13. Drink Water

When we feel overly anxious or depressed, we might find we have forgotten to care for ourselves and give ourselves the basic things we need, like sleep, food, and water.

Being perpetually dehydrated can lead to other health problems, prevent us from feeling our best, and cause us to feel emotionally and physically stuck in a funk.

Challenge yourself to drink a certain amount of water every day. You might want to start slow, increasing eight ounces a day until you get to 64 to 80 ounces. Try to really enjoy the water as you are drinking and imagine it hydrating, cleansing, and refreshing all of your cells and your frame of mind.

14. Scan Your Body

Sometimes, our moods drop because of physical rather than emotional reasons. Set a timer for three minutes and scan your body, bringing your awareness to whatever you are experiencing with kindness and compassion.

Rather than trying to change anything, just gently send yourself love and acceptance as you slow down your breath and bring your attention to your body. Notice whatever you are feeling with gentleness and awareness, knowing it is all okay.

You might want to stretch, rub your neck, hands, or feet or hug yourself. Or, simply rest.

15. Help Someone Else

One gift that comes as a result of feeling difficult emotions is that we know what it feels like to need support, and so we have a greater ability to be present with others and offer real empathy and compassion.

How can you be of service to others? You might listen to a friend’s sharing or struggles from a place of deep understanding or maybe do a simple task that will really make a difference. You could also drop off food to someone living alone, buy flowers or run an errand for another person, volunteer at a local charity, or offer to help a friend with a carpool and childcare.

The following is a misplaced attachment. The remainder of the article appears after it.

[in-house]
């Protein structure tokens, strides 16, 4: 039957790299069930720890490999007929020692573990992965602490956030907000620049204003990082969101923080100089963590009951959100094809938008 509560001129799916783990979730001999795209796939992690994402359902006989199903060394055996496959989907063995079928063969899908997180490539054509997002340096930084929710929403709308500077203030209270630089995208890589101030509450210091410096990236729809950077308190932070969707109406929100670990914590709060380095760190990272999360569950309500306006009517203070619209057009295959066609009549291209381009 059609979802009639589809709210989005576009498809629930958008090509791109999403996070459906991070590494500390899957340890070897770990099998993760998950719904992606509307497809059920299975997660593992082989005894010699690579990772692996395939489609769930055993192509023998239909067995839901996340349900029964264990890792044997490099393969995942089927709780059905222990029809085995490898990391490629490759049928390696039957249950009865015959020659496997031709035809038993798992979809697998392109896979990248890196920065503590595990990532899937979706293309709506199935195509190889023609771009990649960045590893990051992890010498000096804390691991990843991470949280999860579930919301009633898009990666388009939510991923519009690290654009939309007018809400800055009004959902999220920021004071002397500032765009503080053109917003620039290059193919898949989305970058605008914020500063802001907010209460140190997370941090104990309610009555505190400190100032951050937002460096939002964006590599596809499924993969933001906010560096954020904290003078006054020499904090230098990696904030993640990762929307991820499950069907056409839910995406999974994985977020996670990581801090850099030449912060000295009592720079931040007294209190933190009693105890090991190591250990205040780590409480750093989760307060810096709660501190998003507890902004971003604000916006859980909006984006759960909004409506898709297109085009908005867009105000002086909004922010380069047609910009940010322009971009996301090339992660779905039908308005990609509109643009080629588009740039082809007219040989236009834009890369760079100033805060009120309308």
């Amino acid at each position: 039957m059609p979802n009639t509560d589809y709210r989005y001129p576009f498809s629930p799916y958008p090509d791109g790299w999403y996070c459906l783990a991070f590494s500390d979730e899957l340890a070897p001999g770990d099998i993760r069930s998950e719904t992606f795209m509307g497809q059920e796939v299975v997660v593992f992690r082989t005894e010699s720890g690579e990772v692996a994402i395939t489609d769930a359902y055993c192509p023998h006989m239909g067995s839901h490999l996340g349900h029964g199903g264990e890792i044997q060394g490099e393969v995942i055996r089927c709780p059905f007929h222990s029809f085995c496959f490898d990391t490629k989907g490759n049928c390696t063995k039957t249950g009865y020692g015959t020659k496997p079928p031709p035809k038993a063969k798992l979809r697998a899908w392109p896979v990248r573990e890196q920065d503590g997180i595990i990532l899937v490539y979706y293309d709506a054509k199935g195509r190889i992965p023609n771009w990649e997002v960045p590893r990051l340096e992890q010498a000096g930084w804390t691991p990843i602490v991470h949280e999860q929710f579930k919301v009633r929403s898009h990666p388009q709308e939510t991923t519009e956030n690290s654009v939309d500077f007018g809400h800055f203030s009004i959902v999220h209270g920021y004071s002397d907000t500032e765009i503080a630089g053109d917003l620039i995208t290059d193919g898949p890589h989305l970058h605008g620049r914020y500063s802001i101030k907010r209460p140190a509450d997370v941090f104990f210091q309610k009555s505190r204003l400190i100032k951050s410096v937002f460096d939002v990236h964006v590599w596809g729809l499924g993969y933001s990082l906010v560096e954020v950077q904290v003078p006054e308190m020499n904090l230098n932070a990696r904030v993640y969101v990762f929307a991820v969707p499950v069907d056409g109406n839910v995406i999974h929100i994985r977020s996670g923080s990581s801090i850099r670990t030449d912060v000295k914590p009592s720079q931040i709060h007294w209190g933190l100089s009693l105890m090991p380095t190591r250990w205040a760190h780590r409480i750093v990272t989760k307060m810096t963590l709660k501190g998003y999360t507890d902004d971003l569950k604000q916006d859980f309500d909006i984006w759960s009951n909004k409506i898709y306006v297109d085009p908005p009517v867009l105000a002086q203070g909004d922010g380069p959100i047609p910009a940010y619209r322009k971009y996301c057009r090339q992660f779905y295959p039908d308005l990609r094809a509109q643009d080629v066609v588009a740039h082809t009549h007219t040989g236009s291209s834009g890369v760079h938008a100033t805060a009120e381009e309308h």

Furthermore, perhaps you could be extra friendly with the people you meet. It’s amazing how a friendly smile, eye contact, and a kind heart can shift our whole outlook and realize how much we really matter, even if it’s from a stranger. You can be that person for someone else.

16. Tell Someone “Thank You”

When we are depressed or in a funk, we are very focused on ourselves. When we find ourselves feeling grateful for something that another person has done for us, our brain shifts from a negative groove to a more positive one.

We step out of our own experience a bit and see a bigger picture. This can set off a flow of endorphins and positive chemicals in our bodies that help us feel better.

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Saying “thank you” can take the form of a letter of appreciation, quick email, text or voice message, or just a smile and a word of thanks to a complete stranger for something like bagging our groceries. (Sometimes, the thank you letter we most need to write is to ourselves!)

17. Let Yourself Feel

Sometimes, the best thing we can do is to really give in to the emotion. If you feel sad, let yourself cry. Tears can be very cleansing. Sometimes we feel stuck because we are afraid to feel a specific emotion. However, really feeling and moving through a feeling will get us to the other side.